tidal bore

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3 [bawr, bohr]
an abrupt rise of tidal water moving rapidly inland from the mouth of an estuary.
Also called tidal bore.

1275–1325; Middle English bare < Old Norse bāra wave

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Based on the Random House Dictionary, © Random House, Inc. 2014.
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World English Dictionary
bore1 (bɔː)
1.  to produce (a hole) in (a material) by use of a drill, auger, or other cutting tool
2.  to increase the diameter of (a hole), as by an internal turning operation on a lathe or similar machine
3.  (tr) to produce (a hole in the ground, tunnel, mine shaft, etc) by digging, drilling, cutting, etc
4.  informal (intr) (of a horse or athlete in a race) to push other competitors, esp in order to try to get them out of the way
5.  a hole or tunnel in the ground, esp one drilled in search of minerals, oil, etc
6.  a.  a circular hole in a material produced by drilling, turning, or drawing
 b.  the diameter of such a hole
7.  a.  the hollow part of a tube or cylinder, esp of a gun barrel
 b.  the diameter of such a hollow part; calibre
8.  (Austral) an artesian well
[Old English borian; related to Old Norse bora, Old High German borōn to bore, Latin forāre to pierce, Greek pharos ploughing, phárunxpharynx]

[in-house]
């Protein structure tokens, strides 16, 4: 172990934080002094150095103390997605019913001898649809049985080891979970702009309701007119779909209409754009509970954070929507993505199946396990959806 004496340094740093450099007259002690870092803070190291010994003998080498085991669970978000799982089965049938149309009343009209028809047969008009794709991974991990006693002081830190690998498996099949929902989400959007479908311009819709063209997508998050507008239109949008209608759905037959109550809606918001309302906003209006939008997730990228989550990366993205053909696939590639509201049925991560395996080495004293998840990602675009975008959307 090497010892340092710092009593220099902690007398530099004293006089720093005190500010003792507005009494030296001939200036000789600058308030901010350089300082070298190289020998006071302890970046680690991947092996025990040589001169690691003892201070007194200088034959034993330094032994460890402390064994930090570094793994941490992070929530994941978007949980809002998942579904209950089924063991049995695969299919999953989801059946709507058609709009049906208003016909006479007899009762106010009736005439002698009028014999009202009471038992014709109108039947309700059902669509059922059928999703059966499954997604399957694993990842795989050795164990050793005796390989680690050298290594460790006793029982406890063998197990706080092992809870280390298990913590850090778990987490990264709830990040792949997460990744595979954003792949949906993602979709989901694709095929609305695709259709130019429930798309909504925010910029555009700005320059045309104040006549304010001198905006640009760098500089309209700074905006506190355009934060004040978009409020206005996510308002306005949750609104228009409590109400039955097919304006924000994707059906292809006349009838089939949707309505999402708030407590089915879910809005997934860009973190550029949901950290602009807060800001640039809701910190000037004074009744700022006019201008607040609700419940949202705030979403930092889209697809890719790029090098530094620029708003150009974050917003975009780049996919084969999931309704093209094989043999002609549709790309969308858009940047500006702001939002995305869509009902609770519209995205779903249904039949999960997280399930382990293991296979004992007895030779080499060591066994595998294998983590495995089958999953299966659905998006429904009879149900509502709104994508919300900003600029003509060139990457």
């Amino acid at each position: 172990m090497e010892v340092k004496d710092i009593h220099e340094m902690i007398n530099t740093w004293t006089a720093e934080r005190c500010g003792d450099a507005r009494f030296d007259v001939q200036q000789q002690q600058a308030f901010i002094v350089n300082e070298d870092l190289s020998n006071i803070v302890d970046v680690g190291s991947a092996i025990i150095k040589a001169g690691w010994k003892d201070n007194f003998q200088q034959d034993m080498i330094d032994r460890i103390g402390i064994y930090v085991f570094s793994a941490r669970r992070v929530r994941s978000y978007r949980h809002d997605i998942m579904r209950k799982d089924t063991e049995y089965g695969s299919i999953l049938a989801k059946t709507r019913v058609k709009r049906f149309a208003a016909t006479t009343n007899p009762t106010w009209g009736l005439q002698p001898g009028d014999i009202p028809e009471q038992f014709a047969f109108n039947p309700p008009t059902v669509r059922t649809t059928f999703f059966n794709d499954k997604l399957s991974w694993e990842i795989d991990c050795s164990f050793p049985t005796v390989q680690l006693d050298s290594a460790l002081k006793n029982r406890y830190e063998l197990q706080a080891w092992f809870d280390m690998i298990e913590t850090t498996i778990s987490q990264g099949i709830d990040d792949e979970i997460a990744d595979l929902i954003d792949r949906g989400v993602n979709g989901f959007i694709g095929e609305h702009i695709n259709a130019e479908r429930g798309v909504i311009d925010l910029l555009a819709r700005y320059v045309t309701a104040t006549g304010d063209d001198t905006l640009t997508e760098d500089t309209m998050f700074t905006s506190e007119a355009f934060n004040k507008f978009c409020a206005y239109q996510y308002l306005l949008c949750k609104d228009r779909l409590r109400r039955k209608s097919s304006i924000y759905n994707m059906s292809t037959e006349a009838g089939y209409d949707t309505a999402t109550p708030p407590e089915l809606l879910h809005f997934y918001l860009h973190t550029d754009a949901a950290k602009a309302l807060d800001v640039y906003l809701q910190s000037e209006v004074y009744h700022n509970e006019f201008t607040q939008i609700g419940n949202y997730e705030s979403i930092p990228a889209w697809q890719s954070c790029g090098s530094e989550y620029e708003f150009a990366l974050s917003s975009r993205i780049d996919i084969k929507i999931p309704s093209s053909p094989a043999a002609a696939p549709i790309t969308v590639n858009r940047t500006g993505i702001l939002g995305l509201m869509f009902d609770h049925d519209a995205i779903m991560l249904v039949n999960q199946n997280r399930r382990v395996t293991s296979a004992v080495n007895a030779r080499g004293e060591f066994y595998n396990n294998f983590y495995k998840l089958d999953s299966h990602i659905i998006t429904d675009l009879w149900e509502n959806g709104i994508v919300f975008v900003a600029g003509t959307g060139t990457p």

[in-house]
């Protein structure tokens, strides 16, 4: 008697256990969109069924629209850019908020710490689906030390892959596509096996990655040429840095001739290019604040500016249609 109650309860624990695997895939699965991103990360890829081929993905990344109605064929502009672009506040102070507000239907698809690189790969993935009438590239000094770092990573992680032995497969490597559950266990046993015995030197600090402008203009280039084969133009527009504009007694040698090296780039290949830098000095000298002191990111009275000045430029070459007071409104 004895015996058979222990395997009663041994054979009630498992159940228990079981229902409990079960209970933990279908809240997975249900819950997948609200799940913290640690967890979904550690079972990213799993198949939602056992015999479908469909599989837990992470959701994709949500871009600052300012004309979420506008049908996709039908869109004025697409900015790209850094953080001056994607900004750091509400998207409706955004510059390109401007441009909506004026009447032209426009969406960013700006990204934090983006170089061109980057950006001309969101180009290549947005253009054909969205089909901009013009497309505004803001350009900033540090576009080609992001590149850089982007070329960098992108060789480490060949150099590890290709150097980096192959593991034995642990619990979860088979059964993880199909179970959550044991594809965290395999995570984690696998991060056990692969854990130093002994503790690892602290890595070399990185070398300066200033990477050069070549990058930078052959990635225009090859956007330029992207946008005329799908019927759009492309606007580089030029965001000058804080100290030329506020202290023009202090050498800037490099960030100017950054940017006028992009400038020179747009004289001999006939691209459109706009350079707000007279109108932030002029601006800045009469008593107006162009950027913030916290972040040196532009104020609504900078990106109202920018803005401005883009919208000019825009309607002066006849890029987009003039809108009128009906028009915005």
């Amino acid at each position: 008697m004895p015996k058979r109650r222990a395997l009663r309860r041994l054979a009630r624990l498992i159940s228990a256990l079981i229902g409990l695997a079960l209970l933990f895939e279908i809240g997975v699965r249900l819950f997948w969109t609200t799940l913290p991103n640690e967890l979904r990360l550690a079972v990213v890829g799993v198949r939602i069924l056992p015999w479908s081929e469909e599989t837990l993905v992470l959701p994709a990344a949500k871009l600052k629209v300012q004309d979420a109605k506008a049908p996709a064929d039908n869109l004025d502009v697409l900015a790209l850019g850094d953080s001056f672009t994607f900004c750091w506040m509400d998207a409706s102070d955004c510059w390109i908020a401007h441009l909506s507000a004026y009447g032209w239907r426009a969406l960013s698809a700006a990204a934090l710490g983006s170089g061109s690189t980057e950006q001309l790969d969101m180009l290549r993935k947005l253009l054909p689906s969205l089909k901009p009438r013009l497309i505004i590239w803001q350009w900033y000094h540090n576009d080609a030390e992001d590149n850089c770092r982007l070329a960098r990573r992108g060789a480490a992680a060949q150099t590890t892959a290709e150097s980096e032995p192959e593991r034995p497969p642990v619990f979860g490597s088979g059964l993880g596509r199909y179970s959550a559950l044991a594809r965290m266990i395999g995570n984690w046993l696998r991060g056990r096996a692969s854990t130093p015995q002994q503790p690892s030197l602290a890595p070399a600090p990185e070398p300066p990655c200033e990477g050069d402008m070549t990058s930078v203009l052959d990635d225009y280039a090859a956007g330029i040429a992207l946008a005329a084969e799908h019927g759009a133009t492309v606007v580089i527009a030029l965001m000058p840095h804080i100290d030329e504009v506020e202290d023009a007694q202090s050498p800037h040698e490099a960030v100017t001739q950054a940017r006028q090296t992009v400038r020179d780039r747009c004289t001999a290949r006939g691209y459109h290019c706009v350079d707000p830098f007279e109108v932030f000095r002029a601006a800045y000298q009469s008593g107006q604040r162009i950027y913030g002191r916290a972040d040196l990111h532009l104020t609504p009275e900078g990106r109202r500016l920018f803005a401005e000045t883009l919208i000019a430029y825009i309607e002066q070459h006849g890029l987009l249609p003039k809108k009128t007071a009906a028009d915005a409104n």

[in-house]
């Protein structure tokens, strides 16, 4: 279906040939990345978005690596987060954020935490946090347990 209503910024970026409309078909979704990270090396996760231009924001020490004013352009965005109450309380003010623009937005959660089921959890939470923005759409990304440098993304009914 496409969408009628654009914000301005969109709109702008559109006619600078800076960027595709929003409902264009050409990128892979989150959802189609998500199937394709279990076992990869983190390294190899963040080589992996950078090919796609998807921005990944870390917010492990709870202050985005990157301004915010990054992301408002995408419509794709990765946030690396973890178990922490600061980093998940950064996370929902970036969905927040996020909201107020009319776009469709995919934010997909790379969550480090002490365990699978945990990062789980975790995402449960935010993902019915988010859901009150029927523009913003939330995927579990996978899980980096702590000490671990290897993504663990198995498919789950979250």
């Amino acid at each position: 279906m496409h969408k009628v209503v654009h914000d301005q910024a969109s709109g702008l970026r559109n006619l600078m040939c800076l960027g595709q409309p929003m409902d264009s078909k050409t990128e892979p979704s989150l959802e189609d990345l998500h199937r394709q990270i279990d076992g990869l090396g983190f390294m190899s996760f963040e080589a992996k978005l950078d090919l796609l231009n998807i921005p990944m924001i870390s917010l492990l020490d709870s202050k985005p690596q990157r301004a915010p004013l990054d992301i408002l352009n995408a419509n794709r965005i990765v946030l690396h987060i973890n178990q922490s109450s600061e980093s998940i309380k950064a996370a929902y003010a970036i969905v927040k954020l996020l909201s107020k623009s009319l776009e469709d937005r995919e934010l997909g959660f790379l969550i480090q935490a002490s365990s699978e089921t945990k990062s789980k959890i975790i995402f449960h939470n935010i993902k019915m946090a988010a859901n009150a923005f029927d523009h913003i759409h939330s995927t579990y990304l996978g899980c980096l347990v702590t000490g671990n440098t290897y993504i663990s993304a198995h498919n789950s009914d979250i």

bore2 (bɔː)
1.  (tr) to tire or make weary by being dull, repetitious, or uninteresting
2.  a dull, repetitious, or uninteresting person, activity, or state
[C18: of unknown origin]

bore3 (bɔː)
a high steep-fronted wave moving up a narrow estuary, caused by the tide
[C17: from Old Norse bāra wave, billow]

bore4 (bɔː)
the past tense of bear

tidal bore
another term for bore

Collins English Dictionary - Complete & Unabridged 10th Edition
2009 © William Collins Sons & Co. Ltd. 1979, 1986 © HarperCollins
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Word Origin & History

O.E. borian "to bore through, perforate," from bor "auger," from P.Gmc. *buron (cf. O.N. bora, Swed. borra, O.H.G. boron, M.Du. boren, Ger. bohren), from PIE base *bher- (2) "to cut with a sharp point" (cf. Gk. pharao "I plow," L. forare "to bore, pierce," O.C.S. barjo "to strike, fight," Albanian brime
"hole"). The meaning "diameter of a tube" is first recorded 1570s; hence figurative slang full bore (1936) "at maximum speed," from notion of unchoked carburetor on an engine. Sense of "be tiresome or dull" first attested 1768, a vogue word c.1780-81 according to Grose; possibly a figurative extension of "to move forward slowly and persistently," as a boring tool does.
"The secret of being a bore is to tell everything." [Voltaire, "Sept Discours en Vers sur l'Homme," 1738]

p.t. of bear (v.).
Online Etymology Dictionary, © 2010 Douglas Harper
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American Heritage
Science Dictionary
bore   (bôr)  Pronunciation Key 
  1. In fluid mechanics, a jump in the level of moving water, generally propagating in the opposite direction to the current. Strong ocean tides can cause bores to propagate up rivers.

    1. The white, shallow portion of a wave after it breaks. The bore carries ocean water onto the beach.

    2. A tidal wave caused by the surge of a flood tide upstream in a narrowing estuary or by colliding tidal currents.

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